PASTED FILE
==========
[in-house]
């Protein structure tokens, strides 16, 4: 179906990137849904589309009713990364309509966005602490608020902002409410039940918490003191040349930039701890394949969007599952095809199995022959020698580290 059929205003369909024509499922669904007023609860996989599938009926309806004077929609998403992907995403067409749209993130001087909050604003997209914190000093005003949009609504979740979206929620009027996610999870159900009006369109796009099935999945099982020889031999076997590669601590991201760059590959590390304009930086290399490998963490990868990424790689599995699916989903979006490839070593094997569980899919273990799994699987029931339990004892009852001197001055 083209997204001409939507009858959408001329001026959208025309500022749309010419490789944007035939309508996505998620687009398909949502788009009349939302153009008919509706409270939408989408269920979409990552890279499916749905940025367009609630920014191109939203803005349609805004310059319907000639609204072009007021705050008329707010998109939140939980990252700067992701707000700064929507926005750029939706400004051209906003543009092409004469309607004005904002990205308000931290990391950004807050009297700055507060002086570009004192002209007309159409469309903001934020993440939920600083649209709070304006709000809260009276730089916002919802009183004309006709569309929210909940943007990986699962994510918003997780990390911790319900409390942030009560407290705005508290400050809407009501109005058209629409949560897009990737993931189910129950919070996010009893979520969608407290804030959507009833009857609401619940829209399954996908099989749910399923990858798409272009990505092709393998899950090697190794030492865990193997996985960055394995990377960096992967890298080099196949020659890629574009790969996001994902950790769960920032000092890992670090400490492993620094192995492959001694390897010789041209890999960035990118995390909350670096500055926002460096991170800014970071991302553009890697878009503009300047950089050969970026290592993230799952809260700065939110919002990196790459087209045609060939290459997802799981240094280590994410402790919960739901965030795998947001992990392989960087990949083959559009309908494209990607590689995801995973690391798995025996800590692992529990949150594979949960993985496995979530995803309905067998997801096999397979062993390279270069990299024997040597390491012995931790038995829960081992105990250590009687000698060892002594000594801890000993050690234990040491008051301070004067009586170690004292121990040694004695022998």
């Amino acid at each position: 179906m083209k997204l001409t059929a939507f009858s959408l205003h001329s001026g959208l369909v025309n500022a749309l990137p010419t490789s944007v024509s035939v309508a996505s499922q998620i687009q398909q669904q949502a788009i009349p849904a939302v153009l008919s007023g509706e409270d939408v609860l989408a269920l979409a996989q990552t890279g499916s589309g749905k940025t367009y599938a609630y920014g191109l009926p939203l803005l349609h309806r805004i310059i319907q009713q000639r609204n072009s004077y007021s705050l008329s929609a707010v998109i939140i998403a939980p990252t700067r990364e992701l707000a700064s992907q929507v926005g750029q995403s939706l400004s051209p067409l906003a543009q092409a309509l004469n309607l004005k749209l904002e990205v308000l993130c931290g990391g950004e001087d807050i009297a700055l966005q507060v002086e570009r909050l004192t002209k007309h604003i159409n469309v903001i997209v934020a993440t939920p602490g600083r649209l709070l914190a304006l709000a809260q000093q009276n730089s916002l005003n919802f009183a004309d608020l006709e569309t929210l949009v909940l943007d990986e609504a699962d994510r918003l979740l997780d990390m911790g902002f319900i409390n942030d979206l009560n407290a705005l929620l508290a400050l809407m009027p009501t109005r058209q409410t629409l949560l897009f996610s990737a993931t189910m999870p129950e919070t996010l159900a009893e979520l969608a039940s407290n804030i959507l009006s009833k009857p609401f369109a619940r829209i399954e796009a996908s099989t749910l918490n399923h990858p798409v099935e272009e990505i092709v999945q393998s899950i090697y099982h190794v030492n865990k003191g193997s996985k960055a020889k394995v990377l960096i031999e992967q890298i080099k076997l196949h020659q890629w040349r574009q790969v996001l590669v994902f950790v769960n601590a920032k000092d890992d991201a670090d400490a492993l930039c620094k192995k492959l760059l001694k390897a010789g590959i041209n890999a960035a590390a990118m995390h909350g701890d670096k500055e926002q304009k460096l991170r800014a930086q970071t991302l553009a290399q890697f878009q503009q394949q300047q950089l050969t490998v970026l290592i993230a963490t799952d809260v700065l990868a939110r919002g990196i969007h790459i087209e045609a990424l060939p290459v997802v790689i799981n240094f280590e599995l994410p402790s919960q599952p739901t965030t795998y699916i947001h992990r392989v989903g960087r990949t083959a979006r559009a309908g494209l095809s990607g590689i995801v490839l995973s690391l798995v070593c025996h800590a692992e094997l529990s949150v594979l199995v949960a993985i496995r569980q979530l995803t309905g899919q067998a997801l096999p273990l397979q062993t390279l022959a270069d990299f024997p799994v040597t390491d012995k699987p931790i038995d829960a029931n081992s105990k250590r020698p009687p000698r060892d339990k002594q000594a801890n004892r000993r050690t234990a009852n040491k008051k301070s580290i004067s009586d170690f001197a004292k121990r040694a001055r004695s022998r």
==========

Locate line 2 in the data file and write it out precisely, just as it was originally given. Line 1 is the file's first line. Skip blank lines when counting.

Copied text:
């Protein structure tokens, strides 16, 4: 179906990137849904589309009713990364309509966005602490608020902002409410039940918490003191040349930039701890394949969007599952095809199995022959020698580290 059929205003369909024509499922669904007023609860996989599938009926309806004077929609998403992907995403067409749209993130001087909050604003997209914190000093005003949009609504979740979206929620009027996610999870159900009006369109796009099935999945099982020889031999076997590669601590991201760059590959590390304009930086290399490998963490990868990424790689599995699916989903979006490839070593094997569980899919273990799994699987029931339990004892009852001197001055 083209997204001409939507009858959408001329001026959208025309500022749309010419490789944007035939309508996505998620687009398909949502788009009349939302153009008919509706409270939408989408269920979409990552890279499916749905940025367009609630920014191109939203803005349609805004310059319907000639609204072009007021705050008329707010998109939140939980990252700067992701707000700064929507926005750029939706400004051209906003543009092409004469309607004005904002990205308000931290990391950004807050009297700055507060002086570009004192002209007309159409469309903001934020993440939920600083649209709070304006709000809260009276730089916002919802009183004309006709569309929210909940943007990986699962994510918003997780990390911790319900409390942030009560407290705005508290400050809407009501109005058209629409949560897009990737993931189910129950919070996010009893979520969608407290804030959507009833009857609401619940829209399954996908099989749910399923990858798409272009990505092709393998899950090697190794030492865990193997996985960055394995990377960096992967890298080099196949020659890629574009790969996001994902950790769960920032000092890992670090400490492993620094192995492959001694390897010789041209890999960035990118995390909350670096500055926002460096991170800014970071991302553009890697878009503009300047950089050969970026290592993230799952809260700065939110919002990196790459087209045609060939290459997802799981240094280590994410402790919960739901965030795998947001992990392989960087990949083959559009309908494209990607590689995801995973690391798995025996800590692992529990949150594979949960993985496995979530995803309905067998997801096999397979062993390279270069990299024997040597390491012995931790038995829960081992105990250590009687000698060892002594000594801890000993050690234990040491008051301070004067009586170690004292121990040694004695022998």